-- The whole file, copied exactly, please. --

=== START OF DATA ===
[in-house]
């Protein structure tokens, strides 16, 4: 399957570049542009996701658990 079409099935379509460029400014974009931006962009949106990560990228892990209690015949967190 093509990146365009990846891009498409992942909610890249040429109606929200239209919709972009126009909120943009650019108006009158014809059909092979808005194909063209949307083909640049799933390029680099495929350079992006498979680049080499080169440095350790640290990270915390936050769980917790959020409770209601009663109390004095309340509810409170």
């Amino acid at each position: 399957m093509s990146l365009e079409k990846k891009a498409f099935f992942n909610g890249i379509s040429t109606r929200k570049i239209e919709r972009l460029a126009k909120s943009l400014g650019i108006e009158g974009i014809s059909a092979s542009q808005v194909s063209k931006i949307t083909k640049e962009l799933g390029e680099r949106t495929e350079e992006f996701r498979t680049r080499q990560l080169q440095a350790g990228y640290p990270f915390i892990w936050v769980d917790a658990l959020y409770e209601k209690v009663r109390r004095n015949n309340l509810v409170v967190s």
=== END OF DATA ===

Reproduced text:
[in-house]
């Protein structure tokens, strides 16, 4: 399957570049542009996701658990 079409099935379509460029400014974009931006962009949106990560990228892990209690015949967190 093509990146365009990846891009498409992942909610890249040429109606929200239209919709972009126009909120943009650019108006009158014809059909092979808005194909063209949307083909640049799933390029680099495929350079992006498979680049080499080169440095350790640290990270915390936050769980917790959020409770209601009663109390004095309340509810409170």
């Amino acid at each position: 399957m093509s990146l365009e079409k990846k891009a498409f099935f992942n909610g890249i379509s040429t109606r929200k570049i239209e919709r972009l460029a126009k909120s943009l400014g650019i108006e009158g974009i014809s059909a092979s542009q808005v194909s063209k931006i949307t083909k640049e962009l799933g390029e680099r949106t495929e350079e992006f996701r498979t680049r080499q990560l080169q440095a350790g990228y640290p990270f915390i892990w936050v769980d917790a658990l959020y409770e209601k209690v009663r109390r004095n015949n309340l509810v409170v967190s």